North Korean leader Kim Jong-un left his historic Singapore summit with US President Donald Trump last month with a massive political victory in hand, but questions remain how this will help his isolated country in pragmatic terms.
A Japanese newspaper reported on Sunday that Kim has asked Chinese President Xi Jinping for his help in lifting the sanctions that have crippled the North Korean economy. But even if sanctions are lifted, will this be enough to improve the standard of living for North Korea’s impoverished citizens?
In recent years, Pyongyang has focused on twin policy objectives: achieving global political legitimacy, and embarking on a programme of economic modernisation. The Singapore summit has arguably helped in reaching the first objective. North Korea will now be looking to achieve the second.
Compared to neighbouring China and South Korea, North Korea’s infrastructure is crumbling and in dire need of expansion and modernisation.
For decades, the government emphasised investment in heavy industry and weapons programmes, allowing its roads, ports, rail lines and airports to fall into disrepair. North Korea’s energy, water and communications systems lag behind the rest of the world as well.
When Kim met with South Korean President Moon Jae-in in April, Moon said he would like to travel through North Korea to climb Mt Paektu – a site of great importance in Korean folklore.
Kim responded with a revealing admission that he would be “embarrassed” by his country’s railways.
Kim also told Moon how the North Korean athletes who took part in the 2018 Winter Olympics in Pyeongchang were impressed by the South’s high-speed rail network.
This was seen by many as a likely signal that North Korea was motivated to bring its own rail network – and the rest of its infrastructure – into the 21st century. And South Korea evidently wants to help. At the summit between the two leaders, Moon gave Kim a USB drive that laid out a vision for connecting the two Koreas through new infrastructure projects and special economic zones.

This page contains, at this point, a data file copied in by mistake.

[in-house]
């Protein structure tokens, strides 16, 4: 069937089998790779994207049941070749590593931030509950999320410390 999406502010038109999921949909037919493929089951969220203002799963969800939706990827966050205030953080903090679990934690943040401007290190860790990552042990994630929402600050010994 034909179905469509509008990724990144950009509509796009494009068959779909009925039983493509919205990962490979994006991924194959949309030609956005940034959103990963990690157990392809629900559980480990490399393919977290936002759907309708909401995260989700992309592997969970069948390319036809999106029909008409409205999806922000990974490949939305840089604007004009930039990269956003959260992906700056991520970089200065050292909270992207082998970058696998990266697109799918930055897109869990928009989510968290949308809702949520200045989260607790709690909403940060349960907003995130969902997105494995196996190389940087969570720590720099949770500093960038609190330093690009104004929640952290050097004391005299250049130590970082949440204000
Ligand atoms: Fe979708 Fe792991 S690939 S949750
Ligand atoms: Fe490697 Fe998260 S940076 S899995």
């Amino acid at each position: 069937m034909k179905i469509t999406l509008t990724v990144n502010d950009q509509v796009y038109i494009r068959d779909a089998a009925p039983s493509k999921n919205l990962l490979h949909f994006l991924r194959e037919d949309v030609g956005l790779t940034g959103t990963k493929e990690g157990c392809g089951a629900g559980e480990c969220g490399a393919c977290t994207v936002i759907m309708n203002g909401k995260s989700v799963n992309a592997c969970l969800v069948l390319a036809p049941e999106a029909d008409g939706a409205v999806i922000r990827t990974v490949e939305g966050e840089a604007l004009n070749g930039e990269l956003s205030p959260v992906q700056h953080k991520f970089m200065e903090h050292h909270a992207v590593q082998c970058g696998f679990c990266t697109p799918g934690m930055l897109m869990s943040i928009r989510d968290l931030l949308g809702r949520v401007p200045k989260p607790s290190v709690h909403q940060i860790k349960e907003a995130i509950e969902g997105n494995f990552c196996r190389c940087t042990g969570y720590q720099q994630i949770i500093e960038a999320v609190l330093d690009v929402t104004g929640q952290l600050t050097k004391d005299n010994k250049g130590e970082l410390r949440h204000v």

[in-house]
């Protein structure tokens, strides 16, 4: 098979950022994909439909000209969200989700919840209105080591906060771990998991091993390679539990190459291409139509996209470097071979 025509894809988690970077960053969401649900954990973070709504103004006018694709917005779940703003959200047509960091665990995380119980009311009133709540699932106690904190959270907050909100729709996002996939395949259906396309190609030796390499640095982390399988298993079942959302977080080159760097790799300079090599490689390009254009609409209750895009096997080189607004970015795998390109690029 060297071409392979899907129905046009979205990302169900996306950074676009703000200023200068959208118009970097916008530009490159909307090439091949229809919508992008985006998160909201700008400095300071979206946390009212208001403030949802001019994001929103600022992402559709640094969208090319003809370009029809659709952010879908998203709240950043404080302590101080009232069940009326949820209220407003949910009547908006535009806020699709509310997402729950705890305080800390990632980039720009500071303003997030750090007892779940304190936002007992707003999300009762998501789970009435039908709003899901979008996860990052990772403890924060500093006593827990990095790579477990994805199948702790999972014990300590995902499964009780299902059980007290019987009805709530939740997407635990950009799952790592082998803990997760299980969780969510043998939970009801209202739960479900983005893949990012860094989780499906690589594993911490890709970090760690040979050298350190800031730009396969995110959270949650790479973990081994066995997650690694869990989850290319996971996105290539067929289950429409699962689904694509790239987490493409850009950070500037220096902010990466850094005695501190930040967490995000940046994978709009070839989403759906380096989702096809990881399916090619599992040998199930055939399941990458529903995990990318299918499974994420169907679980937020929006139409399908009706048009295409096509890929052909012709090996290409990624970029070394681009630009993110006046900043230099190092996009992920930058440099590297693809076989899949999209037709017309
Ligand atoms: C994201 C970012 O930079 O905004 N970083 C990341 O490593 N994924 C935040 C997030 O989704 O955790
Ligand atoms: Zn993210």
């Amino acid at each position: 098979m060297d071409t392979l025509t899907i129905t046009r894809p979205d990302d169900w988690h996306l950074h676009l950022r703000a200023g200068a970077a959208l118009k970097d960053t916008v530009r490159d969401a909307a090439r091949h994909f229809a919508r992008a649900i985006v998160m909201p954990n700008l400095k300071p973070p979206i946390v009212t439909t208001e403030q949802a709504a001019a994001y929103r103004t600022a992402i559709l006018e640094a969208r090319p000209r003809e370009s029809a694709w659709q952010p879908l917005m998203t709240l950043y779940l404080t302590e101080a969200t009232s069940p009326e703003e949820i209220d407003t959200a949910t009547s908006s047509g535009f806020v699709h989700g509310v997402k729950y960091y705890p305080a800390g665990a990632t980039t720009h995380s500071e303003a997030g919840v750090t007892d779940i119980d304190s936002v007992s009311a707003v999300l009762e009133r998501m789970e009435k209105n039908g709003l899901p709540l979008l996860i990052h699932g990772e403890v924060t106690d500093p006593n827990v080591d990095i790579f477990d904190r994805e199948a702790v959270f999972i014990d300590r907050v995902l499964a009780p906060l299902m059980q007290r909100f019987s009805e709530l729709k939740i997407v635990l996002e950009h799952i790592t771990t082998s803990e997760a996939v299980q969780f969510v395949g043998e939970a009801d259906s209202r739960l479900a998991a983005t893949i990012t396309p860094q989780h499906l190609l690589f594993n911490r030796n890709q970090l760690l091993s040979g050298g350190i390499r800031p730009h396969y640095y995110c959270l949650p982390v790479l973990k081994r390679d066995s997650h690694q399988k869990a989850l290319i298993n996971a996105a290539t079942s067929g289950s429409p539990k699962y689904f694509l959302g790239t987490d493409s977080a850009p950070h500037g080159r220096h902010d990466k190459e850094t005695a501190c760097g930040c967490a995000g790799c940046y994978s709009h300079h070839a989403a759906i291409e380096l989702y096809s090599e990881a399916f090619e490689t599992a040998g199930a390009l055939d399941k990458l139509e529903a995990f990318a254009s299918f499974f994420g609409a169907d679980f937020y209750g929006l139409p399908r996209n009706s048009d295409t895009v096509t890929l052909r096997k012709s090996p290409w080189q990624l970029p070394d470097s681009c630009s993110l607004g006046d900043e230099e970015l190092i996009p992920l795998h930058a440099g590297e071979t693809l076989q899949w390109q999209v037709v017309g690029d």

At the heart of Moon’s plan would be a US$35 billion upgrade of North Korea’s rail network, including high-speed rail lines connecting Seoul, Pyongyang and other industrial zones and a retrofit of other rail lines in the North.
Moon’s proposal is shrewd. The rail lines would also connect North Korea to its northern neighbours, China and Russia, and ultimately serve as a vital link between the entire Korean peninsula and the rest of Asia and Europe.
More importantly, the South Korean proposal goes well beyond infrastructure. It would be a catalyst for unlocking the potential of the North’s untapped mineral reserves, which have been valued at somewhere between US$6-10 trillion. These reserves consist of iron, gold, copper and graphite, as well as large amounts of rare earth deposits needed for production of smartphones and other high-tech gadgets made in the South. There are also unconfirmed reports of oil and gas deposits in North Korean waters.
However, modernising North Korea’s neglected infrastructure won’t come cheaply. The cost is estimated at several trillion dollars, similar to what West Germany spent to develop the East after the fall of the Berlin Wall. The technical know-how and capacities of North Korea’s labour forces will also pose huge challenges. Already, Samsung, Hyundai, Daewoo and other corporations provide training for the North Koreans they have employed in special economic zones along the border. These giants are well-placed to rebuild the North’s deteriorating infrastructure, but would need to invest much more time and money to train the local workforce.
Whether the North accepts the South’s help remains to be seen. This could prove to be a major stumbling block. Of course, China could step in and play a major role. The country has built the world’s longest high-speed rail network, extending some 22 000km, in a remarkably short span of time.
Beijing has strategic interests in developing the North’s rail network, as well. A future inter-Korean railway could serve as an extension of its ambitious “One Belt, One Road” infrastructure development initiative linking China with key markets in Europe, the Middle East and Africa. Before any progress can be made on grand plans like these, North and South Korea need to take an important first step and reopen the rail links and roads between the countries. The two neighbours agreed in June to work towards that goal, but any material progress will need to wait until international sanctions against North Korea are lifted.
The two Koreas agreed to start limited cross-border rail service to an industrial zone just over the North Korean border in 2007, but the fraught relationship between the two countries soon brought the initiative to a halt.
This time around, progress will depend on the cooperation of the North Korean leader, who has been reluctant to accept help in the past, but might be persuaded to do so now with his country’s future in the balance.